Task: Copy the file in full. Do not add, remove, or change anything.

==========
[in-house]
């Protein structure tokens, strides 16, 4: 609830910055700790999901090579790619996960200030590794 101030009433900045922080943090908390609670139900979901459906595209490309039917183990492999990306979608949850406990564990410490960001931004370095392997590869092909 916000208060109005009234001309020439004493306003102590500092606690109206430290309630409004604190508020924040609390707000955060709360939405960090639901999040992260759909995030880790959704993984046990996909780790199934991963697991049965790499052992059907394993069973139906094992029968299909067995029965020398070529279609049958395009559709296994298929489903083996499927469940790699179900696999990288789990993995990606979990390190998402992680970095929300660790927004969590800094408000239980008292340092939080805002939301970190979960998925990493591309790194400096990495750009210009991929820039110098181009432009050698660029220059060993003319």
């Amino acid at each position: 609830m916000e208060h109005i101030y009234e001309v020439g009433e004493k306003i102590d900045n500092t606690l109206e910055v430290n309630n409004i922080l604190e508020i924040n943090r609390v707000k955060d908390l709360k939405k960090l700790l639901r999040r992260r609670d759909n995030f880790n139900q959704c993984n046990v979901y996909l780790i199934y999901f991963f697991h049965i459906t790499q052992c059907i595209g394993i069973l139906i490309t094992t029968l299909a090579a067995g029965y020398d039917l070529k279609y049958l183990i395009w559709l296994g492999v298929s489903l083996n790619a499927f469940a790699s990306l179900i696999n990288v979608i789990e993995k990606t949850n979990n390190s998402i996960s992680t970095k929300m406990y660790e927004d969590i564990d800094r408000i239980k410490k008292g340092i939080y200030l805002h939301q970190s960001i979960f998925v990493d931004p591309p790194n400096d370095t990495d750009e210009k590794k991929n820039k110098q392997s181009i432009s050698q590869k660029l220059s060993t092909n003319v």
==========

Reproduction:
[in-house]
């Protein structure tokens, strides 16, 4: 609830910055700790999901090579790619996960200030590794 101030009433900045922080943090908390609670139900979901459906595209490309039917183990492999990306979608949850406990564990410490960001931004370095392997590869092909 916000208060109005009234001309020439004493306003102590500092606690109206430290309630409004604190508020924040609390707000955060709360939405960090639901999040992260759909995030880790959704993984046990996909780790199934991963697991049965790499052992059907394993069973139906094992029968299909067995029965020398070529279609049958395009559709296994298929489903083996499927469940790699179900696999990288789990993995990606979990390190998402992680970095929300660790927004969590800094408000239980008292340092939080805002939301970190979960998925990493591309790194400096990495750009210009991929820039110098181009432009050698660029220059060993003319």
């Amino acid at each position: 609830m916000e208060h109005i101030y009234e001309v020439g009433e004493k306003i102590d900045n500092t606690l109206e910055v430290n309630n409004i922080l604190e508020i924040n943090r609390v707000k955060d908390l709360k939405k960090l700790l639901r999040r992260r609670d759909n995030f880790n139900q959704c993984n046990v979901y996909l780790i199934y999901f991963f697991h049965i459906t790499q052992c059907i595209g394993i069973l139906i490309t094992t029968l299909a090579a067995g029965y020398d039917l070529k279609y049958l183990i395009w559709l296994g492999v298929s489903l083996n790619a499927f469940a790699s990306l179900i696999n990288v979608i789990e993995k990606t949850n979990n390190s998402i996960s992680t970095k929300m406990y660790e927004d969590i564990d800094r408000i239980k410490k008292g340092i939080y200030l805002h939301q970190s960001i979960f998925v990493d931004p591309p790194n400096d370095t990495d750009e210009k590794k991929n820039k110098q392997s181009i432009s050698q590869k660029l220059s060993t092909n003319v």